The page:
William Dobson

William Dobson is the Senior Supervising Editor of NPR's International Desk. He manages a team of correspondents across the globe committed to delivering powerful stories and authoritative reporting on international politics, economics, and culture.

Prior to joining NPR, Dobson was Slate magazine's Washington Bureau Chief, overseeing the magazine's coverage of politics, jurisprudence, and international news. Dobson led the magazine's award-winning coverage of the 2012 U.S. presidential election and expanded the magazine's team of reporters, bloggers, and columnists.

Dobson is the author of The Dictator's Learning Curve: Inside the Global Battle for Democracy, which examines the struggle between authoritarian regimes and the people who challenge them. It was selected as one of the "best books of 2012" by Foreign Affairs, the Atlantic, The Telegraph, and Prospect, and it has been translated into many languages, including Chinese, German, Japanese, and Portuguese.

Previously, he served as the managing editor of Foreign Policy, overseeing the editorial planning of its award-winning magazine, Web site, and nine foreign editions. During his tenure, Foreign Policy was nominated for the National Magazine Award five years in a row, winning the top honor twice.

Earlier in his career, Dobson served as Newsweek International's Senior Editor for Asia, managing a team of correspondents in more than 15 countries. He conceived and coordinated the magazine's annual Special Issue on Asia, which earned six honors from the Society of Publishers of Asia, including Best Reporting, Best Photography, and Best Design. Previously, he also served as an Associate Editor at Foreign Affairs.

During the height of the Arab Spring, the Washington Post commissioned Dobson to write daily on modern authoritarianism. While in Cairo, Dobson reported the first account of the Egyptian military conducting torture of female protestors from Tahrir Square.

Dobson has published widely on international politics. His articles and essays have appeared in the New York Times, Washington Post, Financial Times, Wall Street Journal, Boston Globe, Foreign Policy, The New Republic, Newsweek, and elsewhere. He has provided commentary and analysis on international politics for ABC, CNN, CBS, and MSNBC.

From 2008 to 2009, Dobson was a Visiting Scholar at the Carnegie Endowment for International Peace. In 2006, Dobson was named a Young Global Leader by the World Economic Forum. Dobson is a 1994 Truman Scholar.

Dobson holds a law degree from Harvard Law School and a Masters degree in East Asian Studies from Harvard University. He received his bachelor's degree, summa cum laude, from Middlebury College.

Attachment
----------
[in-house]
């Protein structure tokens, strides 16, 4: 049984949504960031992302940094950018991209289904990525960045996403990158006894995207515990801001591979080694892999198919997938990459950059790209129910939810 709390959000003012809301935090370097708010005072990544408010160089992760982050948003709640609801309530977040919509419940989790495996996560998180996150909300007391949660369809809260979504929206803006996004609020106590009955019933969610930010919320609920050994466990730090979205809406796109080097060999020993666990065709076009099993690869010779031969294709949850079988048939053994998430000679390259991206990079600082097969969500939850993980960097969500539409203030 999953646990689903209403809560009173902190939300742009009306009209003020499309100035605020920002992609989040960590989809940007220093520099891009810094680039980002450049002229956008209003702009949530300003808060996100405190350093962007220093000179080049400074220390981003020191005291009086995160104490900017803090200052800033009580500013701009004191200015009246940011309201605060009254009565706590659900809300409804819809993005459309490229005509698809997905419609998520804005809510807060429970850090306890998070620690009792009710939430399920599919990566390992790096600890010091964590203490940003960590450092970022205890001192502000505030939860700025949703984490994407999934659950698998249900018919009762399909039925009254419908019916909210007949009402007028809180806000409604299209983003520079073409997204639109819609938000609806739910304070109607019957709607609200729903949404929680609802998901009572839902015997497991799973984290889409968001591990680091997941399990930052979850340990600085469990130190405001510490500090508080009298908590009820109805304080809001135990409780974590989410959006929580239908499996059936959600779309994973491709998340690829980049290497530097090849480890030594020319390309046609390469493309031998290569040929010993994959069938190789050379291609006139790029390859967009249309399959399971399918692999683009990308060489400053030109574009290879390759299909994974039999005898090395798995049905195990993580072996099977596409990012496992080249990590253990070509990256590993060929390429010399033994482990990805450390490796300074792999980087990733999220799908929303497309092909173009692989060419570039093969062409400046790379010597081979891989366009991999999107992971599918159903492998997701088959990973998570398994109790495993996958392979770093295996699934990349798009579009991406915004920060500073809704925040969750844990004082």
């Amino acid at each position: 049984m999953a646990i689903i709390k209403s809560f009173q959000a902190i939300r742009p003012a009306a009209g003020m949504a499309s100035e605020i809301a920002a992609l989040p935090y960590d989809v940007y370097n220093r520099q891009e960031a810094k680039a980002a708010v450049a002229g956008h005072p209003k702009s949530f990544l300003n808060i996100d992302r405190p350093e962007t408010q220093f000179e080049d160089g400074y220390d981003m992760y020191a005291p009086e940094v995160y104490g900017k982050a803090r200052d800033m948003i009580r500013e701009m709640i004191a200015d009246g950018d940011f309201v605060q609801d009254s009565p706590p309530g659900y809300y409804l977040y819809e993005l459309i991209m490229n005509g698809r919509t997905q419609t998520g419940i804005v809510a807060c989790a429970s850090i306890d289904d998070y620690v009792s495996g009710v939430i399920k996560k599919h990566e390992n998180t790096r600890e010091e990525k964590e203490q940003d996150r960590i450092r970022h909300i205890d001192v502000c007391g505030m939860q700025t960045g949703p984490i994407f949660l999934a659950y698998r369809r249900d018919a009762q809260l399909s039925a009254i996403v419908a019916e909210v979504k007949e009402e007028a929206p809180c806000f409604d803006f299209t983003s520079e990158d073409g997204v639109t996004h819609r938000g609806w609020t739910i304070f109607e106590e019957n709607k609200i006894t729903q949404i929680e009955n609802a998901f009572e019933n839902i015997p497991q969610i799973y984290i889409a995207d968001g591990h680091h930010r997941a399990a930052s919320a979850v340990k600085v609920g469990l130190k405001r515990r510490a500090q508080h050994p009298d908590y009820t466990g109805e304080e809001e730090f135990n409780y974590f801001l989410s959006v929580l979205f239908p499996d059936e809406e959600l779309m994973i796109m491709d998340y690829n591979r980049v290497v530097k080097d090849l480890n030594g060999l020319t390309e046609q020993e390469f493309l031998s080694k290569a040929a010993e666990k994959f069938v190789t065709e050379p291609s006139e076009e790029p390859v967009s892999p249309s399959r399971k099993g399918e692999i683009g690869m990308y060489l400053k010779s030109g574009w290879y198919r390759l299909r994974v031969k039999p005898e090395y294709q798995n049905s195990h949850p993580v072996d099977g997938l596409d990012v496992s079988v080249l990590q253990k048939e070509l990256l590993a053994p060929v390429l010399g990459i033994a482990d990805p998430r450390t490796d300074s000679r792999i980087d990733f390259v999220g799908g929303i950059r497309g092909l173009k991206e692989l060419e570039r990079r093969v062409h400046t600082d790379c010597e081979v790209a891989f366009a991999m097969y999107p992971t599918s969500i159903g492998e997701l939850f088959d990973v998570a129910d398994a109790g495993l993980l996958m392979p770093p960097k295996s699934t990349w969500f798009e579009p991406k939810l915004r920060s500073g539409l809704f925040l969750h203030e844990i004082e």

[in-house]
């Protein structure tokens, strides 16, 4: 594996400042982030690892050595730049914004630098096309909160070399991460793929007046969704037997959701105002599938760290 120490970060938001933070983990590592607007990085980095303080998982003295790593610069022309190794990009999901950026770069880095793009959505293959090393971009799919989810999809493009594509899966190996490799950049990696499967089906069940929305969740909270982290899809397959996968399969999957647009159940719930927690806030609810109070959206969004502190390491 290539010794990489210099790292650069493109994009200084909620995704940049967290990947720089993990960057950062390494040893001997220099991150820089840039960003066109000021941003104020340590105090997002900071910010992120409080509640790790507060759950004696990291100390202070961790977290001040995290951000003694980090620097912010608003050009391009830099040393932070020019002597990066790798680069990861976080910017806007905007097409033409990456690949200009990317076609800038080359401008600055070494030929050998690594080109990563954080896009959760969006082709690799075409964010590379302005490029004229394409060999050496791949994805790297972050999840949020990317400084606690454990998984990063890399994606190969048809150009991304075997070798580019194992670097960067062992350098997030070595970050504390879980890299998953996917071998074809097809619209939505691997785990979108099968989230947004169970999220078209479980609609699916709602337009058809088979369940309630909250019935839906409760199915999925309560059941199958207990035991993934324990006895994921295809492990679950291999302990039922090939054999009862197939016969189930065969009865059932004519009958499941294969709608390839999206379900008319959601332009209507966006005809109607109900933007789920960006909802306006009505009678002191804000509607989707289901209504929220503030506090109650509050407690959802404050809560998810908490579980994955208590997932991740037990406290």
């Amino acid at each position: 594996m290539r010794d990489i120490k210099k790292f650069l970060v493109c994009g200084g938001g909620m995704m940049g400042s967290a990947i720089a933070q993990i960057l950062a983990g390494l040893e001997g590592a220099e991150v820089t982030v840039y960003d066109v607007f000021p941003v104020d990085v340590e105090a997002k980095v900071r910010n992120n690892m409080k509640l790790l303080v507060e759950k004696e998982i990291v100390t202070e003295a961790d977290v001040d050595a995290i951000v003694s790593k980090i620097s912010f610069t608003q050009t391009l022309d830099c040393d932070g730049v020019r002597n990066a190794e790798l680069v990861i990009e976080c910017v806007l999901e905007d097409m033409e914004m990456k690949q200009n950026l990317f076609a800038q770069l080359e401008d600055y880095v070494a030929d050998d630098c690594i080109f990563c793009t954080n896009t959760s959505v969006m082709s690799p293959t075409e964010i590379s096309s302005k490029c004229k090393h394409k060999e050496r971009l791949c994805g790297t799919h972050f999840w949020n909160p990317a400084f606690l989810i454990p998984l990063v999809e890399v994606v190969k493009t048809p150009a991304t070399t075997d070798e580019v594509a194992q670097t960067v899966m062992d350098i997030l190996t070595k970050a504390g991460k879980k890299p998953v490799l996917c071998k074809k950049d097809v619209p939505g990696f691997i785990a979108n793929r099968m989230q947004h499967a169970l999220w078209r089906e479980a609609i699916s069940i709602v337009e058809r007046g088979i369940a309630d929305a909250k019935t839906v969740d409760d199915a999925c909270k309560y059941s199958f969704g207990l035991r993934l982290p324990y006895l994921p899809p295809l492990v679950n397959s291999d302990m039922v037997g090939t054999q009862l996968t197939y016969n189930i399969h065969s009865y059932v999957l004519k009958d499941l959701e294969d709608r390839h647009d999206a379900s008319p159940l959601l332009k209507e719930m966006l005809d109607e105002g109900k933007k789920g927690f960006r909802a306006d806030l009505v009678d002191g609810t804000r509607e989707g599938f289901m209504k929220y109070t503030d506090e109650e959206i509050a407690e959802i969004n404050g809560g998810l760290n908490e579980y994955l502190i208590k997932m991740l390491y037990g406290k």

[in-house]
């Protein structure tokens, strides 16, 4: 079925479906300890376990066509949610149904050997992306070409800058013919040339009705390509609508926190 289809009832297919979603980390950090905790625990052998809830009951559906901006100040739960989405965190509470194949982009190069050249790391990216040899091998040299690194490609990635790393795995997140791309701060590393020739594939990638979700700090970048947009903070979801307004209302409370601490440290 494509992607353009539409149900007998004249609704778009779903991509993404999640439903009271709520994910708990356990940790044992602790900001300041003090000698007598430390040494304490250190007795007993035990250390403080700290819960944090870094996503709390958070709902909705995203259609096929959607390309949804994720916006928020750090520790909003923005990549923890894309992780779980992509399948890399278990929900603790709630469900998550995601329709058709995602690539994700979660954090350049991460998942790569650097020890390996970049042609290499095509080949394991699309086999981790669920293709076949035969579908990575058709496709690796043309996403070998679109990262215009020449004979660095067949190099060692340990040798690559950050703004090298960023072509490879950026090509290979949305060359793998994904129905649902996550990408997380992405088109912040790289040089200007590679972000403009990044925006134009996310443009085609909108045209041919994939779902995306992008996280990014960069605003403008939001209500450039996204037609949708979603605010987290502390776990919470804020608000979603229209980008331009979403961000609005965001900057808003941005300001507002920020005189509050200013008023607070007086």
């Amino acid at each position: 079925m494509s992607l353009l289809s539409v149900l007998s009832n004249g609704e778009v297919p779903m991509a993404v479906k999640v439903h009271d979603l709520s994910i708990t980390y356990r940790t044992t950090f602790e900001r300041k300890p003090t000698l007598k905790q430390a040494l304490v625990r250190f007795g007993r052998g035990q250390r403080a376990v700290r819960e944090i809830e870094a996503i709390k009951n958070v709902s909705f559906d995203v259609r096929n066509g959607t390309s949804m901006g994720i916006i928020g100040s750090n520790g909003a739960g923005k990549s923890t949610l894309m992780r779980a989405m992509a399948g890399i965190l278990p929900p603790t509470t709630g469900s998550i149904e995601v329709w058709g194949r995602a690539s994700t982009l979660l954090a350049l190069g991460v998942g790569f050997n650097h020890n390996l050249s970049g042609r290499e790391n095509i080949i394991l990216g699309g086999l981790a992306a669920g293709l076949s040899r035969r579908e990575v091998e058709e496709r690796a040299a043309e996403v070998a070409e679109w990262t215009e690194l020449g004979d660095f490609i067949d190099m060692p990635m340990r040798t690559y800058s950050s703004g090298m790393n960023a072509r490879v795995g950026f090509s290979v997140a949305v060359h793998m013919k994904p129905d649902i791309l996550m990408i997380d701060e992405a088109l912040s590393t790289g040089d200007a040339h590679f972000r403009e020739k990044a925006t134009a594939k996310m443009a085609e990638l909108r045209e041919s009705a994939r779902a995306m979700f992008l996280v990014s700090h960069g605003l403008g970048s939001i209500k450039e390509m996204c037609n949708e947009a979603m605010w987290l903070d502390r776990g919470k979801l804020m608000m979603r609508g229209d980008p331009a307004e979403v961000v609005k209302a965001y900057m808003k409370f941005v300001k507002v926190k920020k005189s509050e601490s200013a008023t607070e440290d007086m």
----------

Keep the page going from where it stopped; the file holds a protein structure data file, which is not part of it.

On Nov. 11, 1861, the Qing dynasty opened a new agency to deal with foreigners. A target for the West's "gunboat diplomacy," the last imperial Chinese government had been forced to recognize a wider world and, with little leverage, it entered into a series of unequal treaties that crippled its economy and left it only more vulnerable. Still, Chinese officials believed the crisis would pass. It was for this reason that this new body, a quasi-ministry of foreign affairs, was housed in a small, shabby building that had previously served as the Department of Iron Coins.

Copyright 2018 NPR. To see more, visit http://www.npr.org/.


In Venezuela, the arrest of opposition politicians overnight mark a shift towards dictatorship.

NPR's Audie Cornish talks with William Dobson, NPR's chief international editor, about how Venezuela reached this tipping point. And she speaks with a Venezuelan man in Caracas about what daily life looks like amid the protests and what his concerns are now.

Copyright 2018 NPR. To see more, visit http://www.npr.org/.


We're going to look ahead now to some of the most important stories of the day.


Up first - the U.S. strike on Syria. This is a story that starts with this sound.


It wasn't the common ground that German Chancellor Angela Merkel was looking for. When President Trump was asked at their joint press conference Friday about the White House claims that President Obama had enlisted British intelligence in spying on him, Trump looked toward Merkel and quipped, "At least we have something in common, perhaps."

Trump was referring to reports that the National Security Agency had tapped the German leader's phone during the Obama administration. Merkel wasn't laughing.

The revelation of a phone call between President-elect Donald Trump and Taiwan President Tsai Ing-wen last Friday startled leaders and diplomats in Washington, Beijing and beyond. In her first comments on the call, Tsai sought to dampen those fears.

"Of course I have to stress that one phone call does not mean a policy shift," Tsai said on Tuesday in a small meeting with American journalists in Taipei. "The phone call was a way for us to express our respect for the U.S. election as well as congratulate President-elect Trump on his win."